SMA Dailey on promotions
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SMA Dailey on Army Promotions and Education
FORT MEADE, Md. (Army News Service, June 5, 2015) -- During an Army birthday
town hall meeting with Soldiers, June 4, Sgt. Maj. of the Army, or SMA, Daniel A.
Dailey told troops in attendance "Challenge yourself every day, It starts at 6 a.m.
You can make a difference as early as tomorrow morning. You can add points to
your promotion standing just by doing better at PT. One more push-up is one more
point. One more sit-up is one more point. And study hard, do your structured

The sergeant major acknowledged that as the Army draws down, there will be fewer
actual promotions, because there will be fewer Soldiers. But he said the Army still
needs to promote Soldiers to have the right leaders in the right positions. He said
Soldiers will still get promoted in the same percentage in order to ensure the Army
structure is maintained.

"As Soldiers transition and the need arises, the Army will continue to promote in
accordance with these needs," he said "We will continue to, and have to continue to
promote our Soldiers. Be persistent, do your best."
From basic training, to learning their military occupation specialties in advanced initial
training, attending leadership development courses, professional military education,
and structured self-development, Soldiers spend a lot of time in the Army learning and
developing their skills and leadership potential.

Dailey said the Army wants to make sure that what those Soldiers learn is not wasted
when they move on to the civilian world after an Army career.

The ongoing "NCO 2020" study, in its second year, has identified that the Army must
get better at certifying and credentialing Soldiers for the things they learn while serving,
Dailey said. What knowledge and skills Soldiers learn in uniform must be easier to
translate into jobs in the private sector - as all Soldiers eventually leave the Army.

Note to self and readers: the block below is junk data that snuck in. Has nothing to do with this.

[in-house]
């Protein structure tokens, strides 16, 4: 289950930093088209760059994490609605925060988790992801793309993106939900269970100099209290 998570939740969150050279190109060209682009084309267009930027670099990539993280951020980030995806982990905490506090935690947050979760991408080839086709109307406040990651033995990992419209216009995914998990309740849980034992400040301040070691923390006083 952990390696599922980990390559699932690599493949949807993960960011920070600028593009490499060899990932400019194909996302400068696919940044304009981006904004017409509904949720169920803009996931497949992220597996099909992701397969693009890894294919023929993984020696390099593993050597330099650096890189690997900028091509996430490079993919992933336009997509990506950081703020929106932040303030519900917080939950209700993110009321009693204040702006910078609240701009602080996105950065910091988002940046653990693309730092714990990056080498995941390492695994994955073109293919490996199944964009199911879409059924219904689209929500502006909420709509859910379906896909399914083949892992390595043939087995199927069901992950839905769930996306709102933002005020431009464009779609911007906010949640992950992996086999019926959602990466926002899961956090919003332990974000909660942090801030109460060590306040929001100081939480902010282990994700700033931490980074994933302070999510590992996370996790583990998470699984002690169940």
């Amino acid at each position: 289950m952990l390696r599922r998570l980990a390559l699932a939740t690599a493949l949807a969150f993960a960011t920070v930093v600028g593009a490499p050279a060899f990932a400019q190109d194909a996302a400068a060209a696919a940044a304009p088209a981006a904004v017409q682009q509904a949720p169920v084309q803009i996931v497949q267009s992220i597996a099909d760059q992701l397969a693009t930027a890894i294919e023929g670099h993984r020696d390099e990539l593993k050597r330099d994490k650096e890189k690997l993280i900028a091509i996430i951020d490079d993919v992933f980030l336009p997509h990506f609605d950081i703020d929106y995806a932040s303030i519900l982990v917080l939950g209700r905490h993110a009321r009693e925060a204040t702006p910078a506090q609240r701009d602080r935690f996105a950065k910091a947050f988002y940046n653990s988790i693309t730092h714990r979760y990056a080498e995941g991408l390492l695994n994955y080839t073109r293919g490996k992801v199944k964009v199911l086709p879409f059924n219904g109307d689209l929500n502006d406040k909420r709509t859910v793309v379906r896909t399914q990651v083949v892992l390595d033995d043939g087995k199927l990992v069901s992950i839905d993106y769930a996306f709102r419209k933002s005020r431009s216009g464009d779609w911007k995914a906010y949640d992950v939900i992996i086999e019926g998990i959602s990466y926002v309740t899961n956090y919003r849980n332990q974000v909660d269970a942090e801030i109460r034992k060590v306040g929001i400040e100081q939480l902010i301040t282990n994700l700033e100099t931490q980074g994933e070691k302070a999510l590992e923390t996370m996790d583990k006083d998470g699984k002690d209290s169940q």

Already, Dailey said, the Army has found a way to ensure Soldiers get
civilian-equivalent credit for their NCOES education.

"The common core curriculum - not your specific MOS [military occupation specialty] -
from the time you start your first NCOES course, to the time you graduate your last
one, is worth 100 college credits," Dailey said. "That's the largest it's ever been
throughout our history. But that's not enough. We are going to continue to do that, to
make sure we give you the valuable credit that you have earned."

The Army is still making changes to the NCOES to make it more challenging, valuable
and relevant to Soldiers, Dailey said.

The Army is planning on adding another level of NCOES for master sergeants, for
instance, called the master leader course. Curriculum at the Sergeants Major Academy
has also been re-rated, and the Army is in the process of accrediting that education at
the masters level. For younger Soldiers and NCOs, he said, the Army is working with
civilian counterparts to get them maximum credit for their NCOES education.

Dailey said 18 months ago drastic changes were made to what is called the warrior
leader course, or WLC. An additional change to that course will be a new name - the
basic leader course. He said the name change is meant to help those in the private
sector who might see it on a résumé better understand what it means. The SMA said
that for now, beyond the name change, there are no additional changes expected for
the WLC.

Next year, the Army plans to bring Army University online -- part of the Combined Arms
Center on Fort Leavenworth, Kansas. The Army University represents a multiyear plan
to better align Army education programs.

The university organizes professional military education institutions across the Army
into a single educational structure. Army University will supplement the current
education system in the Army and help streamline the system to ensure education
earned there can transfer to civilian schools. The university will also find ways for
Soldiers to earn private-sector equivalent credentialing for the work they do in the Army
so they don't need to be re-credentialed when they go look for private-sector work.

"The intent is to be our own university, to give you the equivalent credit for the things
that you do in the Army," Dailey said. "[With Army University], you can capitalize on
and maintain use of your tuition assistance and partner with a university outside our
gates and use your transcripts from Army University in the future to help build the
degree you personally want to work on - which is part of the self-development domain."
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